Now there are a few different choices out there, but PPL Motorhomes recommends that you check out the Eaz-Lift line of products. In fact, you can save installation time and money with Eaz-Lift´s Ready-to-Tow Weight Distribution Kit. This complete kit provides everything needed to improve towing safety and performance right out of the box. It comes equipped with a 2 5/16 hitch ball, sway control ball, u-bolts and chain package all pre-installed on a 1,000 lb. Elite Round Bar hitch. This automatically saves you a ton of set-up time. The hitch ball and sway control ball are torqued to specification on the hitch head , as well. The sway control and mounting hardware are also included.
If there is one thing about towing anything with your new or used motorhome, like another vehicle, or a trailer, you’ll quickly realize that the added weight to your rig is going to make braking a little more difficult and possible a little more stressful. You see, the brakes in your new, used or consignment motorhomes aren’t really designed for so much added weight behind your motorhome. The same can be said for the vehicles you use to tow your new or use travel trailer and fifth-wheels, although there is significantly less weight involved when coming to a stop while pulling your trailer.
One of the really neat products we carry that will really aid in your braking power is the BrakeBuddy. The BrakeBuddy is dedicated to towing safety by providing you the best and easiest-to-use supplementary braking system on the market. This system is extremely simple to install, easy to use, and meets the legally required supplementary braking requirements mandated by many state laws. Adding a BrakeBuddy to your motorhome will increase your breaking efficiency and safety. Why subject yourself to a potentially large liability claim simply because you did not comply with legal braking requirements?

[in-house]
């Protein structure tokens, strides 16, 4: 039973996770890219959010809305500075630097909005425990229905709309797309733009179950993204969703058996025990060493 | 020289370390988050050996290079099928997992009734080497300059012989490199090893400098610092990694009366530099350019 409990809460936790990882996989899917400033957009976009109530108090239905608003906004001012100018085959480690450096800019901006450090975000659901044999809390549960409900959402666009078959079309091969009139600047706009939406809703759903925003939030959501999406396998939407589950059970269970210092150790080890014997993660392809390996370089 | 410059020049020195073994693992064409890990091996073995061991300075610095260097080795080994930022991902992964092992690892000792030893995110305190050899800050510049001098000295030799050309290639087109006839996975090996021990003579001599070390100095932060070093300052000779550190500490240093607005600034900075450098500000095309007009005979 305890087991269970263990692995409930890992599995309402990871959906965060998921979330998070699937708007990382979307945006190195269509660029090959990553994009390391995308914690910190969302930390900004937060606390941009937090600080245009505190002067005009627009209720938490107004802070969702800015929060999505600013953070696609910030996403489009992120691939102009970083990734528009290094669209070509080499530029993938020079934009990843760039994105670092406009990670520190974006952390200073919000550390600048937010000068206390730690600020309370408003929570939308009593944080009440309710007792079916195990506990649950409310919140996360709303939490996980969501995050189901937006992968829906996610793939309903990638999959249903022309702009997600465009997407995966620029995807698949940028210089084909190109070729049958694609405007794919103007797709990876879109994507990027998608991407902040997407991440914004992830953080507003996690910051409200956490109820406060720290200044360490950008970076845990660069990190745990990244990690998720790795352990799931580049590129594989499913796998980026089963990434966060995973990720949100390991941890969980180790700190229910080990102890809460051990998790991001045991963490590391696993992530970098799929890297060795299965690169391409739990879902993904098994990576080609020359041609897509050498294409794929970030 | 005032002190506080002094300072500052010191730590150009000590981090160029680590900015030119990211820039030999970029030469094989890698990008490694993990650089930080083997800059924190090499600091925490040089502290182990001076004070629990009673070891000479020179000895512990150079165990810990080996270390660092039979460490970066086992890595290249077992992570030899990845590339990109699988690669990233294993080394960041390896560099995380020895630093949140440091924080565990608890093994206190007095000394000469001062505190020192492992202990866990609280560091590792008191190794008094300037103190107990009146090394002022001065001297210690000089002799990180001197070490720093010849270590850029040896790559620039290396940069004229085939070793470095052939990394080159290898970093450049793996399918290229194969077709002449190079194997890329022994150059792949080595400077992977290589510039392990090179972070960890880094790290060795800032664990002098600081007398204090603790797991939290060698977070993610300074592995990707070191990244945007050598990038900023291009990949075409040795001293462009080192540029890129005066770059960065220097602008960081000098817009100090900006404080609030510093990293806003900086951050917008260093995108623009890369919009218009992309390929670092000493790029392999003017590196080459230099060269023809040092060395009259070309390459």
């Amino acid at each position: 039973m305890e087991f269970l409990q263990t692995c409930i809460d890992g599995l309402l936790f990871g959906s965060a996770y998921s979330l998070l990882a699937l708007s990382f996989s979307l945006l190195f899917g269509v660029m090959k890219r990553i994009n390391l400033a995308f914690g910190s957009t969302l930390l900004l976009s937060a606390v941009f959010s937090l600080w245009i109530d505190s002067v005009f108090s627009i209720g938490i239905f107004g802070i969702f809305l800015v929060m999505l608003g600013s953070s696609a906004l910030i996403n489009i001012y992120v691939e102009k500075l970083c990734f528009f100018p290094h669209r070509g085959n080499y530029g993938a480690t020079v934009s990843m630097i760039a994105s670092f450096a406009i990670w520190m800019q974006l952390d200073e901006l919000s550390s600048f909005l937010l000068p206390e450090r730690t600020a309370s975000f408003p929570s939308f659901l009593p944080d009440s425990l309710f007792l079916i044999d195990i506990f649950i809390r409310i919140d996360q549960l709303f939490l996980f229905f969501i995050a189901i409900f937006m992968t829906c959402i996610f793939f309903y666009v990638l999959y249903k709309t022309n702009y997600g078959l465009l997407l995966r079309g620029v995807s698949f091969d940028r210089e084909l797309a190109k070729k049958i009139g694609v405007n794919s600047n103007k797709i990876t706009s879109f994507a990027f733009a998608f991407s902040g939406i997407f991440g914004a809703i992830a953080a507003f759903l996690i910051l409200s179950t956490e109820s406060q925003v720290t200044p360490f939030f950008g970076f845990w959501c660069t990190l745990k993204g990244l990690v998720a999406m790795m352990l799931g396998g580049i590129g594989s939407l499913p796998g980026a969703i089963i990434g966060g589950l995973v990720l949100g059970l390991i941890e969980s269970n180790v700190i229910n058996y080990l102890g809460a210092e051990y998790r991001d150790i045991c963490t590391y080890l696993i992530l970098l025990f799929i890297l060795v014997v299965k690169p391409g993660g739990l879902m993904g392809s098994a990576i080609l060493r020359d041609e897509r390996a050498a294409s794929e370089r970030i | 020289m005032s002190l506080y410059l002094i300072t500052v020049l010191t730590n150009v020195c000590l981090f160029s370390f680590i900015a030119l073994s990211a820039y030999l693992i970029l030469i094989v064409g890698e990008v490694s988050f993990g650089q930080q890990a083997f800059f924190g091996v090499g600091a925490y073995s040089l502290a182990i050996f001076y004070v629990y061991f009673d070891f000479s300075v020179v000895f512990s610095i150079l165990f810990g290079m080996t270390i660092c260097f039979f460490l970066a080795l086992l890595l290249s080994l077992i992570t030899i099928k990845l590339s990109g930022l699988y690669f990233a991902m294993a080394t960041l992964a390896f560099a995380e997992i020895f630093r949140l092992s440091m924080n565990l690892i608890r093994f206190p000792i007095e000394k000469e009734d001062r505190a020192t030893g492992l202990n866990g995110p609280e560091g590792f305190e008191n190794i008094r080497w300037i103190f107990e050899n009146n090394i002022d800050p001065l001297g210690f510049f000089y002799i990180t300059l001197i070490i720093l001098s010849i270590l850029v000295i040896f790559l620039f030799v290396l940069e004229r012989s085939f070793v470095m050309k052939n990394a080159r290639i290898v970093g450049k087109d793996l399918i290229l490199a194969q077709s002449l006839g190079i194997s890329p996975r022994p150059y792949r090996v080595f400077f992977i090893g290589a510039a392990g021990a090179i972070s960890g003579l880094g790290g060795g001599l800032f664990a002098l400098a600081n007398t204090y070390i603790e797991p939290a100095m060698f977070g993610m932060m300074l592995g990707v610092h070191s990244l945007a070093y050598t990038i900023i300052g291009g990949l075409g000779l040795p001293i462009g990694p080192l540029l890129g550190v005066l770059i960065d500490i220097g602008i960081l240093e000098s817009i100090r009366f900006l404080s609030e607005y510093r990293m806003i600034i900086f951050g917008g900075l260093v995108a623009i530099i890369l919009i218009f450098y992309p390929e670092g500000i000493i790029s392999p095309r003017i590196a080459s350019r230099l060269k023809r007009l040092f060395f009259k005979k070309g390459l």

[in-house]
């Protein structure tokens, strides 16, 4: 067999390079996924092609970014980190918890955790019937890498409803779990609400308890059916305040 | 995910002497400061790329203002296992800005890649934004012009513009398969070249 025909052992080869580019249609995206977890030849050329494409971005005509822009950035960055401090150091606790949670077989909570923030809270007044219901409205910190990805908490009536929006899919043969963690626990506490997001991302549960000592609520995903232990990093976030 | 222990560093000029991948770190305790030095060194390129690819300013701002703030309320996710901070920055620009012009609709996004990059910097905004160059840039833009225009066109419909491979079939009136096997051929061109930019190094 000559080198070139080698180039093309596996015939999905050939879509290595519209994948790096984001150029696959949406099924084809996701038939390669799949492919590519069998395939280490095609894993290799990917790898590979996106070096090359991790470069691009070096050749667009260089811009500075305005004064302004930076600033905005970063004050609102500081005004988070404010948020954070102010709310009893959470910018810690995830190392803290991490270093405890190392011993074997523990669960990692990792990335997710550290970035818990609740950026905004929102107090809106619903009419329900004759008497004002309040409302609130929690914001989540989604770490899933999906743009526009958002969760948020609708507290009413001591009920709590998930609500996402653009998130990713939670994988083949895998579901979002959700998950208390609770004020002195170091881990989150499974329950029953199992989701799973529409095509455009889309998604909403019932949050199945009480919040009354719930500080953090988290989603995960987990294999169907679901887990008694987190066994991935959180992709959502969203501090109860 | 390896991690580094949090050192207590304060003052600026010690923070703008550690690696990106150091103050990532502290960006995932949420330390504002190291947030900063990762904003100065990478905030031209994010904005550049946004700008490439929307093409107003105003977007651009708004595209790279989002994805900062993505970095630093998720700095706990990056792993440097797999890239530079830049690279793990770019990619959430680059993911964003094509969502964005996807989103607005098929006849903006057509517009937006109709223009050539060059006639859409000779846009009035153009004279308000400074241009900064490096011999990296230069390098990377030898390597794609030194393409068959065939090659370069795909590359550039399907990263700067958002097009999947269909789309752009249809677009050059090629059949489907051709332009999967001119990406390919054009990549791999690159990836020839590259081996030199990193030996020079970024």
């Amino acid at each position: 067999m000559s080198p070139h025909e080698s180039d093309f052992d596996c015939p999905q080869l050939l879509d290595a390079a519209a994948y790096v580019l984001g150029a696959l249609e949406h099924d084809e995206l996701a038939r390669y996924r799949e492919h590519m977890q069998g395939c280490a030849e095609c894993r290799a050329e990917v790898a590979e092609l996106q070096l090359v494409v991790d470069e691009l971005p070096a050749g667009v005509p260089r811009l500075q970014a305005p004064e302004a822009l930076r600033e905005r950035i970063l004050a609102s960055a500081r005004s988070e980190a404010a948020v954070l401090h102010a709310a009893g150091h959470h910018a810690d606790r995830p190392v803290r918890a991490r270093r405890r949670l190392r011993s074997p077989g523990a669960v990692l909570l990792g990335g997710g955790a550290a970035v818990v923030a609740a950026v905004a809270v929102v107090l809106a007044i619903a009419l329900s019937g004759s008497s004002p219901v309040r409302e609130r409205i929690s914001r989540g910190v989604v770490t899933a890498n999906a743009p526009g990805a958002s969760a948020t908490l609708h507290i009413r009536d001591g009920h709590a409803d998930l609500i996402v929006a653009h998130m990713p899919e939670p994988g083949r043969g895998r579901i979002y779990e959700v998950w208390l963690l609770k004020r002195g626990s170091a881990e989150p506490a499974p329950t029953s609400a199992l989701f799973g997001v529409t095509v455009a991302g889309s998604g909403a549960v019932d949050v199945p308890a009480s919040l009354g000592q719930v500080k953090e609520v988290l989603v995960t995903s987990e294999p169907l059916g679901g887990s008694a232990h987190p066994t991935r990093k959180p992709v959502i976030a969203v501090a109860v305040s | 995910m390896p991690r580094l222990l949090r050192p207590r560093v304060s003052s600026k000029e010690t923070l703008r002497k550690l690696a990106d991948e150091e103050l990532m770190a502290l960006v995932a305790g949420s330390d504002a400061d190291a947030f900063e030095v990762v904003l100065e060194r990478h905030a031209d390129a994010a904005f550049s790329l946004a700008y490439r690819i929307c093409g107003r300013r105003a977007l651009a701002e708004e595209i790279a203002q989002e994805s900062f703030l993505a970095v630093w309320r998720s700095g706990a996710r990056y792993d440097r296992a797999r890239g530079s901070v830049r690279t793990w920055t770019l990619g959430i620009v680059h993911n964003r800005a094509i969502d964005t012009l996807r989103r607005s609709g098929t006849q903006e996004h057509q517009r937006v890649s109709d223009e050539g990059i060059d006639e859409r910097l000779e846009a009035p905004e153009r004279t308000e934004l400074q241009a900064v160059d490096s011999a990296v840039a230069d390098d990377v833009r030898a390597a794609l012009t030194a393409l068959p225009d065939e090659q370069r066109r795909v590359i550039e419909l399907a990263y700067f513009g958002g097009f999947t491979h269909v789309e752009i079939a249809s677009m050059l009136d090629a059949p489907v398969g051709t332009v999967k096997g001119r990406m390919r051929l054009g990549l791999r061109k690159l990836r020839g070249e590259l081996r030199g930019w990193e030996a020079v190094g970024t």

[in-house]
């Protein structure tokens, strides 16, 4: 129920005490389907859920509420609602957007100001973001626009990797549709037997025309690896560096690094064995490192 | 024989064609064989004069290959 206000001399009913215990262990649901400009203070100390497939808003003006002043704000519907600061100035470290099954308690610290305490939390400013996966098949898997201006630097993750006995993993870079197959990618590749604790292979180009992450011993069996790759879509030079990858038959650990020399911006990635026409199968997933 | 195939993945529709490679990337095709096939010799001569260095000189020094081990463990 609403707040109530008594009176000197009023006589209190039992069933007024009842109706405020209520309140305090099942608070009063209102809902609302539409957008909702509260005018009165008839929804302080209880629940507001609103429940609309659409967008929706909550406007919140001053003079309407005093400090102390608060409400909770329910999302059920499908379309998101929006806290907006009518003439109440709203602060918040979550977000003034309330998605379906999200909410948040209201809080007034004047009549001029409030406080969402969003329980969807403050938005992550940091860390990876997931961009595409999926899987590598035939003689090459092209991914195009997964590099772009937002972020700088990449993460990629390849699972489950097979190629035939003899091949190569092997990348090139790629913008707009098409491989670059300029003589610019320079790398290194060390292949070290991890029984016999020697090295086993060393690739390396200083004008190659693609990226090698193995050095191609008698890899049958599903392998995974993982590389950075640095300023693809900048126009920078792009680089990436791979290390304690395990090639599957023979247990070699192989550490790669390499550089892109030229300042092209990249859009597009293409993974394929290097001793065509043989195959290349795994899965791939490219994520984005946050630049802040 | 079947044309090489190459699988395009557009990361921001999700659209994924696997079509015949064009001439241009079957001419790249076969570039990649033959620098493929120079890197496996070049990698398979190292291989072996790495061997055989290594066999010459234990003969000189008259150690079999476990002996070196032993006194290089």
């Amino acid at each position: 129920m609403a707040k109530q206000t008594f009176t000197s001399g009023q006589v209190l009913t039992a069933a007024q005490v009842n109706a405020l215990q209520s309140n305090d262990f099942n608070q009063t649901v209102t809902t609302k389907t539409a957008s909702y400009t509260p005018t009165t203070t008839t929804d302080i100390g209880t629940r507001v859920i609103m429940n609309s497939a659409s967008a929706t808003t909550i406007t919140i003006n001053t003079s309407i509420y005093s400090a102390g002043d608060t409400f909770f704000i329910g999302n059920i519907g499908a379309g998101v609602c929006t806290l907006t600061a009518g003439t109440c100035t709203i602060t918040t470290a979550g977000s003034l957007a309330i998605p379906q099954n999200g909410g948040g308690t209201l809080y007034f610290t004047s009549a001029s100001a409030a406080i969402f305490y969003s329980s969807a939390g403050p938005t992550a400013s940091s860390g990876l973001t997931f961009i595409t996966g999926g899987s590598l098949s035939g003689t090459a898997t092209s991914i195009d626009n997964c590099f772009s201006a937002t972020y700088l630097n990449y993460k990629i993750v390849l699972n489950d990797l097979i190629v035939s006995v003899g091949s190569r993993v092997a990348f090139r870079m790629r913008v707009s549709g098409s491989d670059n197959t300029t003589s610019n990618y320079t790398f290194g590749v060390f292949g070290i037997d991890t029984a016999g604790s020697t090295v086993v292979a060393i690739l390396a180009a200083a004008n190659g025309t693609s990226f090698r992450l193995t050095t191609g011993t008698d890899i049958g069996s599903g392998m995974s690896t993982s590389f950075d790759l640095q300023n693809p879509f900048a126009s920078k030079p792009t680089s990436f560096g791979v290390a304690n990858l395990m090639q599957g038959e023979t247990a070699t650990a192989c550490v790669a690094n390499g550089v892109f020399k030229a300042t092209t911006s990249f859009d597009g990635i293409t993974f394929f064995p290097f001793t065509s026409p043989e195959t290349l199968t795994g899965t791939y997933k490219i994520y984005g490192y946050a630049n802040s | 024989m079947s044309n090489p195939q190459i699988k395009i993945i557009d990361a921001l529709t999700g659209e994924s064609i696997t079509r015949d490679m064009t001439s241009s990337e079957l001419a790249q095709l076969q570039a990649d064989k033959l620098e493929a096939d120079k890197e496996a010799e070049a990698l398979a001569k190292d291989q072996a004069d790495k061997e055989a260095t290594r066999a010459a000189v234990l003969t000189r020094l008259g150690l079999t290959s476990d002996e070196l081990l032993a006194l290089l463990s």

I need to mention that no connections to your motorhome are required. The BrakeBuddy Requires no alterations to your hydraulic lines. Plus, it easily be transferred between vehicles.
Check out Boyd from PPL Motorhomes as he explains the benefits of the BrakeBuddy:
If you have any questions about the BrakeBuddy, or any of the 1,000’s of other products PPL Motorhomes carries, don’t hesitate to call RV Nana, or Boyd, we’ll have all of the answers.
There are a lot of hazards out there on the road that really can put your new or used RV in a pickle. It’s not just the other drivers out that you have to worry about, there’s a whole slew of new obstacles for you to be aware every time you hit the road. High road winds being one of those obstacles.
Even though most RV’s will never see extreme weather while traveling, they are exposed periodically to bad and possibly violent weather. High gusting winds, torrential rains, driving hail and thunderous lightning bolts have all been experienced at one time by many of us. RV’s are particularly vulnerable. Almost all RV’s have a relatively high center of gravity and a poor vertical body structure to weight ratio. In other words, they can be adversely affected by winds.